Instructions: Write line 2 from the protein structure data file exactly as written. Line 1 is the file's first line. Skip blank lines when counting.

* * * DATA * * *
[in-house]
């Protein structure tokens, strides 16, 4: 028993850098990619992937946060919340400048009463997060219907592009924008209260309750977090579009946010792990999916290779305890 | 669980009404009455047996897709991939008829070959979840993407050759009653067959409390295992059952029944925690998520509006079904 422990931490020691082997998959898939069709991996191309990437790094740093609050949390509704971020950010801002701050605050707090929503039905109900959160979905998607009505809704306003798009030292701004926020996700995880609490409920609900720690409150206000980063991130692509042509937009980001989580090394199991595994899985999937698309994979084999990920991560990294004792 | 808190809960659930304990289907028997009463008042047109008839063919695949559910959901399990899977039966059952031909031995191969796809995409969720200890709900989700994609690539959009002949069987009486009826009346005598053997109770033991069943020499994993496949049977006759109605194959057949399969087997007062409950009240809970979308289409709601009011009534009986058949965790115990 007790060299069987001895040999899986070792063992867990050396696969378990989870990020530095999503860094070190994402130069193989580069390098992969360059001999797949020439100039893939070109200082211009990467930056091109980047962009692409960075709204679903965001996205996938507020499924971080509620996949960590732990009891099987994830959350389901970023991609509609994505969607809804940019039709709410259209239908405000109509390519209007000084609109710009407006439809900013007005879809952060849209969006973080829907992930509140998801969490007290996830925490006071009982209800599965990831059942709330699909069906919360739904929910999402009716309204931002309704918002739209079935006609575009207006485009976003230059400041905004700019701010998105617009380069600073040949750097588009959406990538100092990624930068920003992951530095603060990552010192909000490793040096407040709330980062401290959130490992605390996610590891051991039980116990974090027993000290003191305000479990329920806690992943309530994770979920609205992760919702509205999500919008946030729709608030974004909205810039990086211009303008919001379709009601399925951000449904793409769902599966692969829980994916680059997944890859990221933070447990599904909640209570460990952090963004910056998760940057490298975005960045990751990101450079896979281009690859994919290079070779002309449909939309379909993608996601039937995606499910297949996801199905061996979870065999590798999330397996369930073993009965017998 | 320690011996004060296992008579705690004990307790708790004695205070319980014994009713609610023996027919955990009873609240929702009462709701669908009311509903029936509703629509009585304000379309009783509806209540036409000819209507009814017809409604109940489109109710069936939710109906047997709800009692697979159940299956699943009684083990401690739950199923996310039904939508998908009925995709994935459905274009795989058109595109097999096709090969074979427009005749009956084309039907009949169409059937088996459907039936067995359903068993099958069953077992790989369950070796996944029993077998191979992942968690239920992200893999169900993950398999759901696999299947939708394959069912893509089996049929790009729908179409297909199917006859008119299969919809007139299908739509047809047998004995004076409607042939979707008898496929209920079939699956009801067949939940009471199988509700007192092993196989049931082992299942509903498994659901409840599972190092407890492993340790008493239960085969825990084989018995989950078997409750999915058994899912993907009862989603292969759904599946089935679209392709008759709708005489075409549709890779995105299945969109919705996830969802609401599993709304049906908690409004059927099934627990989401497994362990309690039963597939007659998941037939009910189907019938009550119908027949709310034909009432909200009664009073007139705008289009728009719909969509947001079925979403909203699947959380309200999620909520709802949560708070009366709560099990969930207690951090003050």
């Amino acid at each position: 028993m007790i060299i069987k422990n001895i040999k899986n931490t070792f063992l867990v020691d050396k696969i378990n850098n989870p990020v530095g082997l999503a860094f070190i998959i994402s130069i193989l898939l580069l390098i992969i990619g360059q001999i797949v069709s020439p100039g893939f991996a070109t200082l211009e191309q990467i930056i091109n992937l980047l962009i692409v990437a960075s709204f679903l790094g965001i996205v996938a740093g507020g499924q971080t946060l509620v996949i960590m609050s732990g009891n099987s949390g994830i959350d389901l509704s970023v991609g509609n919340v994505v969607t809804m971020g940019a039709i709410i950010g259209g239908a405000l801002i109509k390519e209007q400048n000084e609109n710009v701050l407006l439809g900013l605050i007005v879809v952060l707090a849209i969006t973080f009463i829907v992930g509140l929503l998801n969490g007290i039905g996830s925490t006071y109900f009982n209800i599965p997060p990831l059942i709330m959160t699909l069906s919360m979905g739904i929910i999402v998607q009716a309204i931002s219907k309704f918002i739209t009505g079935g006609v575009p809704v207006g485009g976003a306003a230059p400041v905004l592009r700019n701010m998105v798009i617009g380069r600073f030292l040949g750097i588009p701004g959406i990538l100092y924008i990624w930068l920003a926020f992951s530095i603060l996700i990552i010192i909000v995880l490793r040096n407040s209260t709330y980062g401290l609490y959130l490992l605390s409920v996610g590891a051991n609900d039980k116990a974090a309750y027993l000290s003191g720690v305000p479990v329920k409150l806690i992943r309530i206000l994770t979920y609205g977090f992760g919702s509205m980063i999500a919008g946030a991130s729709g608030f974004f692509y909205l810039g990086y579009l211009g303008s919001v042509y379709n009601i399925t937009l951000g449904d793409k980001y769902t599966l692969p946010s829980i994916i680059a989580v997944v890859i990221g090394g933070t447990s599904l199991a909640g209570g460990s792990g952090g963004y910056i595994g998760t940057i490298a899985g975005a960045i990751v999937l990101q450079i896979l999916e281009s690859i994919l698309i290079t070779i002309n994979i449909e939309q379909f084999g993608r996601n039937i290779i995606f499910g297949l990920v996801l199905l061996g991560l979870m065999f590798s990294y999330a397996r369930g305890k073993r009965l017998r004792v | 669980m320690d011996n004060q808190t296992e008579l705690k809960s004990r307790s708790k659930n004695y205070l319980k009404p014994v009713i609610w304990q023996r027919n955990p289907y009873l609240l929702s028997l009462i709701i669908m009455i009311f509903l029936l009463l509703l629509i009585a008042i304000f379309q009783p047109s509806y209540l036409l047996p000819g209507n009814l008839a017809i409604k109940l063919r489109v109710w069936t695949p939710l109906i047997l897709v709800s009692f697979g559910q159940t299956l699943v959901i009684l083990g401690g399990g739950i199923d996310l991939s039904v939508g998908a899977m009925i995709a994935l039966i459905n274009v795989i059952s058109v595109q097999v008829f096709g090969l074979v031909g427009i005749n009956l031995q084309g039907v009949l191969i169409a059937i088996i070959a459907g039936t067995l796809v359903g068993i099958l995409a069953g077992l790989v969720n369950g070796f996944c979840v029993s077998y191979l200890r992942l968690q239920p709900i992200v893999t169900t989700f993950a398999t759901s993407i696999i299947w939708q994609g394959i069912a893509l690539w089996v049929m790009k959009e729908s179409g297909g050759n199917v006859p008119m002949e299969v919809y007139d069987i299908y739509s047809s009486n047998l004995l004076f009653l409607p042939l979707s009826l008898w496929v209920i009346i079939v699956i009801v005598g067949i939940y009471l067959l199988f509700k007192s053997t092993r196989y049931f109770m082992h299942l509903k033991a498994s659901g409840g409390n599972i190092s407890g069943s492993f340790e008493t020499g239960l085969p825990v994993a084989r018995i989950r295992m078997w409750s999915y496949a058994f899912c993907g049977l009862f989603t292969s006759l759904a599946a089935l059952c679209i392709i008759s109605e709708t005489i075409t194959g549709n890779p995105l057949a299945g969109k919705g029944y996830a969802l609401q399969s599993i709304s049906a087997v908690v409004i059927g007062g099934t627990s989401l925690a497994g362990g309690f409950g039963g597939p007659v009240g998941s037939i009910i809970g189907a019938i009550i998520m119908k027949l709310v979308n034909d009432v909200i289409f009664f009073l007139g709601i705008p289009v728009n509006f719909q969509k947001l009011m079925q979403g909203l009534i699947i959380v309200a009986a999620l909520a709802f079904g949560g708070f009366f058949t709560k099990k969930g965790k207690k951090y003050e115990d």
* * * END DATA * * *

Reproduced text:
């Protein structure tokens, strides 16, 4: 028993850098990619992937946060919340400048009463997060219907592009924008209260309750977090579009946010792990999916290779305890 | 669980009404009455047996897709991939008829070959979840993407050759009653067959409390295992059952029944925690998520509006079904 422990931490020691082997998959898939069709991996191309990437790094740093609050949390509704971020950010801002701050605050707090929503039905109900959160979905998607009505809704306003798009030292701004926020996700995880609490409920609900720690409150206000980063991130692509042509937009980001989580090394199991595994899985999937698309994979084999990920991560990294004792 | 808190809960659930304990289907028997009463008042047109008839063919695949559910959901399990899977039966059952031909031995191969796809995409969720200890709900989700994609690539959009002949069987009486009826009346005598053997109770033991069943020499994993496949049977006759109605194959057949399969087997007062409950009240809970979308289409709601009011009534009986058949965790115990 007790060299069987001895040999899986070792063992867990050396696969378990989870990020530095999503860094070190994402130069193989580069390098992969360059001999797949020439100039893939070109200082211009990467930056091109980047962009692409960075709204679903965001996205996938507020499924971080509620996949960590732990009891099987994830959350389901970023991609509609994505969607809804940019039709709410259209239908405000109509390519209007000084609109710009407006439809900013007005879809952060849209969006973080829907992930509140998801969490007290996830925490006071009982209800599965990831059942709330699909069906919360739904929910999402009716309204931002309704918002739209079935006609575009207006485009976003230059400041905004700019701010998105617009380069600073040949750097588009959406990538100092990624930068920003992951530095603060990552010192909000490793040096407040709330980062401290959130490992605390996610590891051991039980116990974090027993000290003191305000479990329920806690992943309530994770979920609205992760919702509205999500919008946030729709608030974004909205810039990086211009303008919001379709009601399925951000449904793409769902599966692969829980994916680059997944890859990221933070447990599904909640209570460990952090963004910056998760940057490298975005960045990751990101450079896979281009690859994919290079070779002309449909939309379909993608996601039937995606499910297949996801199905061996979870065999590798999330397996369930073993009965017998 | 320690011996004060296992008579705690004990307790708790004695205070319980014994009713609610023996027919955990009873609240929702009462709701669908009311509903029936509703629509009585304000379309009783509806209540036409000819209507009814017809409604109940489109109710069936939710109906047997709800009692697979159940299956699943009684083990401690739950199923996310039904939508998908009925995709994935459905274009795989058109595109097999096709090969074979427009005749009956084309039907009949169409059937088996459907039936067995359903068993099958069953077992790989369950070796996944029993077998191979992942968690239920992200893999169900993950398999759901696999299947939708394959069912893509089996049929790009729908179409297909199917006859008119299969919809007139299908739509047809047998004995004076409607042939979707008898496929209920079939699956009801067949939940009471199988509700007192092993196989049931082992299942509903498994659901409840599972190092407890492993340790008493239960085969825990084989018995989950078997409750999915058994899912993907009862989603292969759904599946089935679209392709008759709708005489075409549709890779995105299945969109919705996830969802609401599993709304049906908690409004059927099934627990989401497994362990309690039963597939007659998941037939009910189907019938009550119908027949709310034909009432909200009664009073007139705008289009728009719909969509947001079925979403909203699947959380309200999620909520709802949560708070009366709560099990969930207690951090003050």